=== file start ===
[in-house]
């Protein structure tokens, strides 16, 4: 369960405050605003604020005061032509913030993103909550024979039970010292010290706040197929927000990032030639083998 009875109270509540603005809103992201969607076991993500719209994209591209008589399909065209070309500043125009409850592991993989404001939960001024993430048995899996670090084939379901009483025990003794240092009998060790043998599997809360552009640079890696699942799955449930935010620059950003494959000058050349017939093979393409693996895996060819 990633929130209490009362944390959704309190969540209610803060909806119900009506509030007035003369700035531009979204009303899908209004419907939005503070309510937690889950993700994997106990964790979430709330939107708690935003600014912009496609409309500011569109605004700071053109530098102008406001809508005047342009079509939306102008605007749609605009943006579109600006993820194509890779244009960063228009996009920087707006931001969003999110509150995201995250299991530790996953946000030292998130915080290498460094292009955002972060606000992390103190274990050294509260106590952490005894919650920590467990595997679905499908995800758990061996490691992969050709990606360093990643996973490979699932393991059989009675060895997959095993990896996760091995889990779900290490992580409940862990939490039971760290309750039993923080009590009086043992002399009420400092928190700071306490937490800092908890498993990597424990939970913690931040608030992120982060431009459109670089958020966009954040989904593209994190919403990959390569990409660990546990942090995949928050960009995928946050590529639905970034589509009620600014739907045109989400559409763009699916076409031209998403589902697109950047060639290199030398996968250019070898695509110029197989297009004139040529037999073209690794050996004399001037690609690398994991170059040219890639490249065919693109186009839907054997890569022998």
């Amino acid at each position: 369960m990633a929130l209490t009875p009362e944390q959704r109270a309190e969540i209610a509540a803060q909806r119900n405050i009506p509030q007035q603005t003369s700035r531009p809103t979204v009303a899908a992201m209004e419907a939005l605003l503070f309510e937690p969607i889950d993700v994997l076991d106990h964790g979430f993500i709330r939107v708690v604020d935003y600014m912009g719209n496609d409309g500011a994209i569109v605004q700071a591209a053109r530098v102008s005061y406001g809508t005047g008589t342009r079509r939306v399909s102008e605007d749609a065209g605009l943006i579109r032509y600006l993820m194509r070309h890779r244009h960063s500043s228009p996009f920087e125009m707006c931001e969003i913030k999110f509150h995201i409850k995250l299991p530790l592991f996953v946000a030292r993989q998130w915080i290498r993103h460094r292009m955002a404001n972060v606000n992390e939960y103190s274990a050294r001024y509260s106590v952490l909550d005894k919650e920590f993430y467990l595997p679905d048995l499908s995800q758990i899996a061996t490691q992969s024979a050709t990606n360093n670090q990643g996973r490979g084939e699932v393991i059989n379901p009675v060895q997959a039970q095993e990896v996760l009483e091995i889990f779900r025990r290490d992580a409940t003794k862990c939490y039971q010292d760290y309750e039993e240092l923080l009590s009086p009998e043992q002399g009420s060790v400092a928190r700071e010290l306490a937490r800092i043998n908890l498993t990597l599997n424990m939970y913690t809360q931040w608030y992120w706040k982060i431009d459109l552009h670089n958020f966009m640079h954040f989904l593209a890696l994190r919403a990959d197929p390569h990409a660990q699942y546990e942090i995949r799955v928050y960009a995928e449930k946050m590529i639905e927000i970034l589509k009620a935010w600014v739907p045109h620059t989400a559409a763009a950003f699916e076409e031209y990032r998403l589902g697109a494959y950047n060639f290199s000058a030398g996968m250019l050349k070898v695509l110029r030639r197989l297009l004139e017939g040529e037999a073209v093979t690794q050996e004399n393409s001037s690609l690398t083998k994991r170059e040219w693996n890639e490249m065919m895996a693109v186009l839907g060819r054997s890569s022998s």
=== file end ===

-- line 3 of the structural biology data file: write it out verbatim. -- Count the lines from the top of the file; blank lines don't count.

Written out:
């Amino acid at each position: 369960m990633a929130l209490t009875p009362e944390q959704r109270a309190e969540i209610a509540a803060q909806r119900n405050i009506p509030q007035q603005t003369s700035r531009p809103t979204v009303a899908a992201m209004e419907a939005l605003l503070f309510e937690p969607i889950d993700v994997l076991d106990h964790g979430f993500i709330r939107v708690v604020d935003y600014m912009g719209n496609d409309g500011a994209i569109v605004q700071a591209a053109r530098v102008s005061y406001g809508t005047g008589t342009r079509r939306v399909s102008e605007d749609a065209g605009l943006i579109r032509y600006l993820m194509r070309h890779r244009h960063s500043s228009p996009f920087e125009m707006c931001e969003i913030k999110f509150h995201i409850k995250l299991p530790l592991f996953v946000a030292r993989q998130w915080i290498r993103h460094r292009m955002a404001n972060v606000n992390e939960y103190s274990a050294r001024y509260s106590v952490l909550d005894k919650e920590f993430y467990l595997p679905d048995l499908s995800q758990i899996a061996t490691q992969s024979a050709t990606n360093n670090q990643g996973r490979g084939e699932v393991i059989n379901p009675v060895q997959a039970q095993e990896v996760l009483e091995i889990f779900r025990r290490d992580a409940t003794k862990c939490y039971q010292d760290y309750e039993e240092l923080l009590s009086p009998e043992q002399g009420s060790v400092a928190r700071e010290l306490a937490r800092i043998n908890l498993t990597l599997n424990m939970y913690t809360q931040w608030y992120w706040k982060i431009d459109l552009h670089n958020f966009m640079h954040f989904l593209a890696l994190r919403a990959d197929p390569h990409a660990q699942y546990e942090i995949r799955v928050y960009a995928e449930k946050m590529i639905e927000i970034l589509k009620a935010w600014v739907p045109h620059t989400a559409a763009a950003f699916e076409e031209y990032r998403l589902g697109a494959y950047n060639f290199s000058a030398g996968m250019l050349k070898v695509l110029r030639r197989l297009l004139e017939g040529e037999a073209v093979t690794q050996e004399n393409s001037s690609l690398t083998k994991r170059e040219w693996n890639e490249m065919m895996a693109v186009l839907g060819r054997s890569s022998s």